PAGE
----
Big tech is likely to shrink, thanks to greater regulation from a Biden administration and from the EU. Washington and Brussels argue the tech giants “have too much power, and must be reined in”, as a US House antitrust report noted recently. Thanks to rapid growth under lockdown, America’s biggest tech names, the Faangs — Facebook, Apple, Amazon, Netflix and Google — make up almost 25% of the S&P 500 index of US stocks. Washington and Brussels have already brought anti-trust charges against Google and Amazon.

Pressure on “gig economy” firms, such as Uber, to reclassify workers as staff, not freelancers, is likely to increase, eating into their bottom line. Famed US investor Jim Chanos is betting against all gig companies. The lockdown has also flattened the sharing economy, hitting WeWork and Airbnb hard. 

Thanks to the rise and effectiveness of working from home, there will be a lot less commuting 

So much for how to make it in the post-Covid world — how will the pandemic reshape the way new money is spent? The suburban and rural residential property markets are booming as the wealthy seek to spend more time OOO and WFH. Prices in the Hamptons increased in price by an average 46% in Q3, a study by analysts Miller Samuel for real estate company Douglas Elliman reveals. In the UK, Savills reports a 1,900% surge in sales of country estates. 

One of the beneficiaries of the flight to the countryshire has been John Hitchcox, founder of real estate firm YOO. Sales at his Lakes development, a 900-acre private estate of second homes in the Cotswolds for Londoners who want to leave the capital but not their artisan cappuccinos, are at record highs. He is now preparing to expand internationally, putting together a £100m fund to acquire “exceptional country estates for the roll-out of a YOO Retreat venture across Europe and North America,” he says.

When it comes to fashion expenditure, bling is out, according to analysts Jane Gundell and Faye Landes. Stealth wealth, ultra-luxe labels are likely to edge ahead of the glitzy pack, just as they did after the financial crisis, they say. Expect a fast rebound at Hermès, Celine, Bottega Veneta, Loro Piana, Brunello Cucinelli and Ralph Lauren Purple label. For some, the rebound has already begun: Bottega Veneta’s online sales tripled during the height of lockdown. Brands that have demonstrated their eco-credentials are also on a tear, says Yoox Net-a-Porter boss Federico Marchetti. Giorgio Armani argues the shift to more low-key, sustainable ways of showing status is long overdue. “We need to appreciate the things that give us pleasure more — things of beauty that are well-made, aesthetically pleasing and designed to last.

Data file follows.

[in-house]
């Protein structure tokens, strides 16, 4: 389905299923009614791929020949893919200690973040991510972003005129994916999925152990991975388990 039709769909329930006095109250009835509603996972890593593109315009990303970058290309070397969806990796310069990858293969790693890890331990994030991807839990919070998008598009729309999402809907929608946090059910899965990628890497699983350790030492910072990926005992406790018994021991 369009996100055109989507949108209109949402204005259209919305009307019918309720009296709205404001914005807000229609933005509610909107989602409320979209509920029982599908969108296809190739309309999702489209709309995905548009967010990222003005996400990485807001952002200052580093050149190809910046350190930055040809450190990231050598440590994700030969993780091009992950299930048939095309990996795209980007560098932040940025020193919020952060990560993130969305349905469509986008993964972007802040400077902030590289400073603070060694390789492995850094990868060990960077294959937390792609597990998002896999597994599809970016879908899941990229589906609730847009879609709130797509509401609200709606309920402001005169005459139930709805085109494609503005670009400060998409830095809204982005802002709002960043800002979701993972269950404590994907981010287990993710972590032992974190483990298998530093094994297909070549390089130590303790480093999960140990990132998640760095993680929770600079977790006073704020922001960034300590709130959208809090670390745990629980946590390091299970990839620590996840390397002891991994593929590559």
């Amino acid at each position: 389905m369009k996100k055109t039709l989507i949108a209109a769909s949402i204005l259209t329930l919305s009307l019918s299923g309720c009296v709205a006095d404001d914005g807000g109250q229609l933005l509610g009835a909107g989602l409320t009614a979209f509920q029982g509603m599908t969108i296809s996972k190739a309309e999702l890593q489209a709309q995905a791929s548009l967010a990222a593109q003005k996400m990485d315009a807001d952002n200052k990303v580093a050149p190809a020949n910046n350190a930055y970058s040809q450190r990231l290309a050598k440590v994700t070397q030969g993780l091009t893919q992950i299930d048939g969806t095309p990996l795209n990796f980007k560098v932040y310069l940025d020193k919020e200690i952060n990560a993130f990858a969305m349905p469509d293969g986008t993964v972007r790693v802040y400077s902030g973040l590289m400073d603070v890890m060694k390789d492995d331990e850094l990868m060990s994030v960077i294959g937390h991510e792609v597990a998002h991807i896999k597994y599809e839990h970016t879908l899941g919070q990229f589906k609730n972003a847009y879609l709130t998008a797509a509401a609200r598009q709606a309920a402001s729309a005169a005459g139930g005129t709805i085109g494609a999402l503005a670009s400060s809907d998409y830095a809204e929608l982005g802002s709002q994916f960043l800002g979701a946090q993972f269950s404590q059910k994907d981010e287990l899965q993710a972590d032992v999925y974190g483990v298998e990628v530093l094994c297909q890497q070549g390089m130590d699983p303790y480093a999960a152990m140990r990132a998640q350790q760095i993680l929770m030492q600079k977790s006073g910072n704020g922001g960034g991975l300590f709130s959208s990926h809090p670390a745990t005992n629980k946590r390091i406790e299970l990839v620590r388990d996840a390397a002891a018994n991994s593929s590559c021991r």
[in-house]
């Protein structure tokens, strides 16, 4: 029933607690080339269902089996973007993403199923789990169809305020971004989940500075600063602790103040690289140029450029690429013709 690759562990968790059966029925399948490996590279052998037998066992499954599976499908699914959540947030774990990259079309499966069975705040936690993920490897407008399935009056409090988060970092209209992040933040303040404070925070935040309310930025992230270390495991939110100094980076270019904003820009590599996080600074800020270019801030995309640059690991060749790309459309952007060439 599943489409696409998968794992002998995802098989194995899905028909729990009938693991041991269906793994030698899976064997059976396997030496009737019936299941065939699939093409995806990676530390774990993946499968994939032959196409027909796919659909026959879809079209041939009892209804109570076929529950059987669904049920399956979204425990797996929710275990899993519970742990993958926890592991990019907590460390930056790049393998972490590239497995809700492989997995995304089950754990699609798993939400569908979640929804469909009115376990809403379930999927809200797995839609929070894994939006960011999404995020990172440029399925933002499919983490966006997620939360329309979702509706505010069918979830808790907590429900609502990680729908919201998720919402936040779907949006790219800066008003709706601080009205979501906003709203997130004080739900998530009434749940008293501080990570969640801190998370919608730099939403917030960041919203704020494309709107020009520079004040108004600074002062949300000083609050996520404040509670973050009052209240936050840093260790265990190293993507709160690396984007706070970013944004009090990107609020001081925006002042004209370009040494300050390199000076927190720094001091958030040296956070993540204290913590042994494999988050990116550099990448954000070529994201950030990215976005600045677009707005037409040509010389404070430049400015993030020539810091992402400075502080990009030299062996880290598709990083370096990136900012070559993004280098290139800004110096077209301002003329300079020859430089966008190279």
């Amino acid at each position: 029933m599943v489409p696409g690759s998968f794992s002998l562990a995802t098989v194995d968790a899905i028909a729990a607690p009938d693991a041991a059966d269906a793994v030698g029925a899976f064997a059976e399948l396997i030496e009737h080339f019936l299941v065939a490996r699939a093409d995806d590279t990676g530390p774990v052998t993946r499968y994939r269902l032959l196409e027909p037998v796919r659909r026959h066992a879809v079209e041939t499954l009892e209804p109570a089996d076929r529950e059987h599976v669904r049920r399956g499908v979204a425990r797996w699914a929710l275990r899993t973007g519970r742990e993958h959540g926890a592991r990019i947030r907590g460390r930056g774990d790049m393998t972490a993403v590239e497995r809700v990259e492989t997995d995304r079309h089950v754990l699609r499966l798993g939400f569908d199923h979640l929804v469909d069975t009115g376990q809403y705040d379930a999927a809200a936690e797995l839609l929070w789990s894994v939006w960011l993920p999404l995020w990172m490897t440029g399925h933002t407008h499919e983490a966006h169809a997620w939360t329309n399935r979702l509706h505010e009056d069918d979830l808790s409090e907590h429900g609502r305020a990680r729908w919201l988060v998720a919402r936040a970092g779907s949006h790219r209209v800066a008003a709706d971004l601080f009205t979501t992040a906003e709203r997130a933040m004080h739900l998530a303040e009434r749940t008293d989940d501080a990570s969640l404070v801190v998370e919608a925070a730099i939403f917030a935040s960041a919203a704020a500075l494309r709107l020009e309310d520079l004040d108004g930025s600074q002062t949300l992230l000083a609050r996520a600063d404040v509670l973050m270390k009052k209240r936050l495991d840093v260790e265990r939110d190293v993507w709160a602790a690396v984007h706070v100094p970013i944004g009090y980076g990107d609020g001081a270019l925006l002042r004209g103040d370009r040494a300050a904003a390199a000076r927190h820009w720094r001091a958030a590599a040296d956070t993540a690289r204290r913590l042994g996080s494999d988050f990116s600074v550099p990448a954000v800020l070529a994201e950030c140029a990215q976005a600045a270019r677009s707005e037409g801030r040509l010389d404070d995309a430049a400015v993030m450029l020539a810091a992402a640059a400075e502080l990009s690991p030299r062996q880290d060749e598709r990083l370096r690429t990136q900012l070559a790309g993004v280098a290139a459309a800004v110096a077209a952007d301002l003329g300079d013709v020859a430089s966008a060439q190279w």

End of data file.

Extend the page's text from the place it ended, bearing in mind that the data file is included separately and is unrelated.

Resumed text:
Anything with the word “private” will fly. Clive Jackson, founder of FlyVictor, a private jet broker, says customer requests “are up 55-60% and bookings up 80-85%” on last year. The biggest increase is in leisure flights. Roar Africa reports a sharp rise in demand for its bespoke African private jet safaris — week-long trips from $60,000 per person for eight people. “I would never have put it out there during normal times,” says Roar Africa chief executive Deborah Calmeyer, because of the additional cost of the trips. “But these are not normal times.” Sales and rentals of private islands have also never been more popular. In a pandemic, isolation is truly splendid.

When you fear that your life or the life of a family member is at risk, health becomes the only priority

Having a jet to whisk you to a private island may be a great escape plan, but it will only work if you have the right passport. Wealthy families are buying the ultimate insurance policy to make sure they will be able to travel to or relocate to whatever bolt-hole has low infection rates and good healthcare services. They are snapping up multiple citizenships in countries that offer Citizenship by Investment (CBI) programmes — a passport in return for a fee or investment in the local economy.

London-based citizenship broker Henley & Partners is one of the biggest players in the nearly $4bn-a-year “identity management” business. The firm’s latest figures show a 42% year-over-year increase in the number of people filing a formal application for a new nationality during the first three months of 2020. “Investment migration has shifted from being about living the life you want in terms of holidays and business travel to a more holistic vision that includes health, safety and security for all the family,” says Henley chairman Dr Christian Kalin.

But what if you do get away on your pandemic passport to your safe haven and then do get sick? That question is driving the most innovative new development in services for ultra-high-net-worths: the Medical Family Office. Just as a Family Office might handle investments and manage money, the new medical version handles a family’s healthcare needs, ranging from simple video conference consultations to leading doctors and surgeons, and short-notice medical evacuation.

The two men leading the development are Robert Maciejewski and Kevin Bürchler, of Swiss Insurance Partners. “Covid-19 has been a wake-up call for many people. When you fear that your life or the life of a family member is at risk, health becomes the only priority,” says Maciejewski. 

Multiple citizenships and a Medical Family Office are expensive. An Austrian “Pandemic passport” costs up to £6.2m per family member and a medical office can set you back £18,000 a year per family member. 

If that all sounds a bit complicated and expensive, here’s a more affordable — and sure-fire — tip for the post-Covid world: the Initial Public Offerings of sourdough bread-making apps are likely to be massively oversubscribed.